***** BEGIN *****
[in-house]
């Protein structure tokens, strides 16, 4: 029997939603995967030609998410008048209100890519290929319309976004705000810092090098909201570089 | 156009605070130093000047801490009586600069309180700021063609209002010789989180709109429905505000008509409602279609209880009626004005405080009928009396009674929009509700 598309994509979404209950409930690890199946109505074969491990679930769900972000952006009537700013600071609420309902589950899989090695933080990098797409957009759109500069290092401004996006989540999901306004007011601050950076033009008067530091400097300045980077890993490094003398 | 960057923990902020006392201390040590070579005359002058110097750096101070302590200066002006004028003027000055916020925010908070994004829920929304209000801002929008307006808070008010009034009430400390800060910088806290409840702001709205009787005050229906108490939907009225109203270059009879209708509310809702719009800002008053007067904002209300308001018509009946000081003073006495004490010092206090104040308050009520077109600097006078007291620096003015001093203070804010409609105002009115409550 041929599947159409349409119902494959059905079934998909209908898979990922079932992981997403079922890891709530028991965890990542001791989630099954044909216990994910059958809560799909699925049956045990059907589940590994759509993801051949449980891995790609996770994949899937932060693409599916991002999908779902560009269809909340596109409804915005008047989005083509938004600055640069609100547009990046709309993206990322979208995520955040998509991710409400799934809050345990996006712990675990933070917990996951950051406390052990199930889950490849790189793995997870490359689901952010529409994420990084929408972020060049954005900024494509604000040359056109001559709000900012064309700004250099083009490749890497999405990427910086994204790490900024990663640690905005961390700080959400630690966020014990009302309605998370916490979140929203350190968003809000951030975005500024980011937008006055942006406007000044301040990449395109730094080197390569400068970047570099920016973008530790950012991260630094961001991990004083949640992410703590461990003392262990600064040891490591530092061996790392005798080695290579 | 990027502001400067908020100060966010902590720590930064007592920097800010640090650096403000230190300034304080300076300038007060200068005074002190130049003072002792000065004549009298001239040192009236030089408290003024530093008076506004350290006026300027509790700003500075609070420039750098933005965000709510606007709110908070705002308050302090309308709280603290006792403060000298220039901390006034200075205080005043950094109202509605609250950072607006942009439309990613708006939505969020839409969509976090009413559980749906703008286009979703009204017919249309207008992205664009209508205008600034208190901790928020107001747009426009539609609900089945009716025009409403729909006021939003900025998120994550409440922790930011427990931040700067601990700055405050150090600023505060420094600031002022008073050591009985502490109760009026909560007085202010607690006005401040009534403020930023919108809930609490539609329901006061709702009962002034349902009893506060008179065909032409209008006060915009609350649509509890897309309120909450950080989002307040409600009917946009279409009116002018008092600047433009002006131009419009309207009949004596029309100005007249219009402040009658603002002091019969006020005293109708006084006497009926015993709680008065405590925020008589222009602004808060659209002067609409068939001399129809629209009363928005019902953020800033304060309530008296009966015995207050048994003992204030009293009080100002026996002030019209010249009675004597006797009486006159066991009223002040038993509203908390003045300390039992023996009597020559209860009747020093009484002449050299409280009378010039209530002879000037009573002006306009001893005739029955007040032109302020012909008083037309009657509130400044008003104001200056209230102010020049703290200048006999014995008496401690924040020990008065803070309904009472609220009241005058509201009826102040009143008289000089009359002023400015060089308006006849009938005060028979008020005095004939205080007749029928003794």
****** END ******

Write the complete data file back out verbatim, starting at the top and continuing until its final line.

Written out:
[in-house]
């Protein structure tokens, strides 16, 4: 029997939603995967030609998410008048209100890519290929319309976004705000810092090098909201570089 | 156009605070130093000047801490009586600069309180700021063609209002010789989180709109429905505000008509409602279609209880009626004005405080009928009396009674929009509700 598309994509979404209950409930690890199946109505074969491990679930769900972000952006009537700013600071609420309902589950899989090695933080990098797409957009759109500069290092401004996006989540999901306004007011601050950076033009008067530091400097300045980077890993490094003398 | 960057923990902020006392201390040590070579005359002058110097750096101070302590200066002006004028003027000055916020925010908070994004829920929304209000801002929008307006808070008010009034009430400390800060910088806290409840702001709205009787005050229906108490939907009225109203270059009879209708509310809702719009800002008053007067904002209300308001018509009946000081003073006495004490010092206090104040308050009520077109600097006078007291620096003015001093203070804010409609105002009115409550 041929599947159409349409119902494959059905079934998909209908898979990922079932992981997403079922890891709530028991965890990542001791989630099954044909216990994910059958809560799909699925049956045990059907589940590994759509993801051949449980891995790609996770994949899937932060693409599916991002999908779902560009269809909340596109409804915005008047989005083509938004600055640069609100547009990046709309993206990322979208995520955040998509991710409400799934809050345990996006712990675990933070917990996951950051406390052990199930889950490849790189793995997870490359689901952010529409994420990084929408972020060049954005900024494509604000040359056109001559709000900012064309700004250099083009490749890497999405990427910086994204790490900024990663640690905005961390700080959400630690966020014990009302309605998370916490979140929203350190968003809000951030975005500024980011937008006055942006406007000044301040990449395109730094080197390569400068970047570099920016973008530790950012991260630094961001991990004083949640992410703590461990003392262990600064040891490591530092061996790392005798080695290579 | 990027502001400067908020100060966010902590720590930064007592920097800010640090650096403000230190300034304080300076300038007060200068005074002190130049003072002792000065004549009298001239040192009236030089408290003024530093008076506004350290006026300027509790700003500075609070420039750098933005965000709510606007709110908070705002308050302090309308709280603290006792403060000298220039901390006034200075205080005043950094109202509605609250950072607006942009439309990613708006939505969020839409969509976090009413559980749906703008286009979703009204017919249309207008992205664009209508205008600034208190901790928020107001747009426009539609609900089945009716025009409403729909006021939003900025998120994550409440922790930011427990931040700067601990700055405050150090600023505060420094600031002022008073050591009985502490109760009026909560007085202010607690006005401040009534403020930023919108809930609490539609329901006061709702009962002034349902009893506060008179065909032409209008006060915009609350649509509890897309309120909450950080989002307040409600009917946009279409009116002018008092600047433009002006131009419009309207009949004596029309100005007249219009402040009658603002002091019969006020005293109708006084006497009926015993709680008065405590925020008589222009602004808060659209002067609409068939001399129809629209009363928005019902953020800033304060309530008296009966015995207050048994003992204030009293009080100002026996002030019209010249009675004597006797009486006159066991009223002040038993509203908390003045300390039992023996009597020559209860009747020093009484002449050299409280009378010039209530002879000037009573002006306009001893005739029955007040032109302020012909008083037309009657509130400044008003104001200056209230102010020049703290200048006999014995008496401690924040020990008065803070309904009472609220009241005058509201009826102040009143008289000089009359002023400015060089308006006849009938005060028979008020005095004939205080007749029928003794």